2016 Fantasy Baseball Catcher Rankings

We all know that the catcher position in fantasy baseball is the most shallow, which is a direct result of catchers not collecting as much playing time than other positions because of the need for constant days off due to the rigors of the position. So just how important is it to grab one of the top ranked catchers? There are a couple of factors that should be taken into consideration.

First, is your league a 1-catcher or 2-catcher league? (i.e. how many catchers does each team have in the starting lineup?) In 2-catcher leagues, catchers carry significantly more value because the output of a replacement level catcher (i.e. an un-drafted catcher that you could easily pick up off the waiver wire) is extremely low. So someone of Buster Posey’s caliber in performance and consistency could actually be a borderline top 12 pick in 2-catcher leagues.

Second, how many teams are in your league? The lesser the number of teams, the lesser the emphasis there needs to be on drafting a top catcher. For instance, in a 10-team league that starts 1 catcher, the value gap between the top ranked catcher and a replacement level catcher is considerably less than a 16-team league that starts 1 catcher.

These are just some factors to consider when talking about fantasy catchers.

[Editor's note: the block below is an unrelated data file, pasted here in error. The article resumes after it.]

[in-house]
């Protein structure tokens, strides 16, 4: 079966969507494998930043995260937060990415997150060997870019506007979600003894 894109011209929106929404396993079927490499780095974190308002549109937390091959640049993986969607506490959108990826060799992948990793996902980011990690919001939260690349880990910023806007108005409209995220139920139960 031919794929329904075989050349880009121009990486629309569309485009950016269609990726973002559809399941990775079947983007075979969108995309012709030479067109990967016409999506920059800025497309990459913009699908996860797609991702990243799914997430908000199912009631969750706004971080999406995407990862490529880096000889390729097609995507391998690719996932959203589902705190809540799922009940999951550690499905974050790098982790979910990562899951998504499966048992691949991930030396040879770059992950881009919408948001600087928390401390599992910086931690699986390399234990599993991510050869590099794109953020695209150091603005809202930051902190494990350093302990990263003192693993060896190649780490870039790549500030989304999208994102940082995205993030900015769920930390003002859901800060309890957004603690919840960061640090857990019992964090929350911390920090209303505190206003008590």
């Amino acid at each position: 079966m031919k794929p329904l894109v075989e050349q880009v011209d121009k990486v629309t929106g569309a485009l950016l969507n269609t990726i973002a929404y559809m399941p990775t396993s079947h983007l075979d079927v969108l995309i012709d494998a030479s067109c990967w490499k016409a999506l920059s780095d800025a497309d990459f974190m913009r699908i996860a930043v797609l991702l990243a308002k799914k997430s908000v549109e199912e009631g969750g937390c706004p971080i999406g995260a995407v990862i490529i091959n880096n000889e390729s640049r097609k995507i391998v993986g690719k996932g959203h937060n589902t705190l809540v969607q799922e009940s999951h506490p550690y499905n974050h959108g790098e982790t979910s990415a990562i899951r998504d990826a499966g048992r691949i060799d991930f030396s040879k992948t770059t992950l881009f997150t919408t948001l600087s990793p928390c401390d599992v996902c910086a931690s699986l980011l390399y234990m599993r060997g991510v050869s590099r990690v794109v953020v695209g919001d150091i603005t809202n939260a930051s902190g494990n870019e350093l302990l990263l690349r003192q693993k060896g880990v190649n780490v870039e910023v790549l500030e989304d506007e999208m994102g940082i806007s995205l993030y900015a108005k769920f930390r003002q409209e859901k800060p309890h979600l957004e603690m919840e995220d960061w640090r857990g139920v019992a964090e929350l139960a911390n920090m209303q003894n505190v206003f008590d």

Below are THE BACKWARDS K 2016 FANTASY BASEBALL CATCHER RANKINGS. Included for each player is “The Backwards K Quick Take” and a self-produced player projection for 2016. 

***Please note the following:

  • The player’s names are color coded to signal different tiers at the position.
  • The rankings reflect standard 5×5 roto scoring settings (AVG/HR/RBI/R/SB) with position eligibility requirements as 10 total games played at a position in 2015, or 5 total games started at a position in 2015 (i.e. Yahoo! settings).
  • The numerical order is not necessarily a suggested order to draft them in, but it is the order that is calculated based on each player’s listed projections, unless noted otherwise.
  • Noted in some players’ “Quick Takes” is if they gain or lose notable value in points leagues that factor in penalize hitter strikeouts and reward hitter walks. Continue reading
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Sometimes A Pitcher Is Only As Good As His Defense (and other notes from 6/23/15)

After Danny Salazar suffered a meltdown in the 5th inning against the Tigers on Tuesday and I was simultaneously being asked by my brother what is wrong with Carlos Carrasco this season, I thought about both of those Indians pitchers, as well as rotation mates Corey Kluber and Trevor Bauer, and did a little digging and and discovered some interesting things.

Here is a look at each of these four Indians starting pitchers numbers in line drive rate (LD%), ground ball rate (GB%), fly ball rate (FB%), hard hit rate (Hard%), BABIP, ERA, and xFIP this season (I’m not including a 5th Indians SP because that 5th spot for them has been in flux all season long):

Salazar: 18.8 LD%, 45.2 GB%, 36.0 FB%, 30.7 Hard%, .323 BABIP, 4.06 ERA, 2.81 xFIP

Carrasco: 20.8 LD%, 46.6 GB%, 32.6 FB%, 33.5 Hard%, .347 BABIP, 4.35 ERA, 2.87 xFIP

Kluber: 22.2 LD%, 46.2 GB%, 31.6 FB%, 27.7 Hard%, .335 BABIP, 3.65 ERA, 2.80 xFIP

Bauer: 18.1 LD%, 37.2 GB%, 44.7 FB%, 29.4 Hard%, .283 BABIP, 3.86 ERA, 4.27 xFIP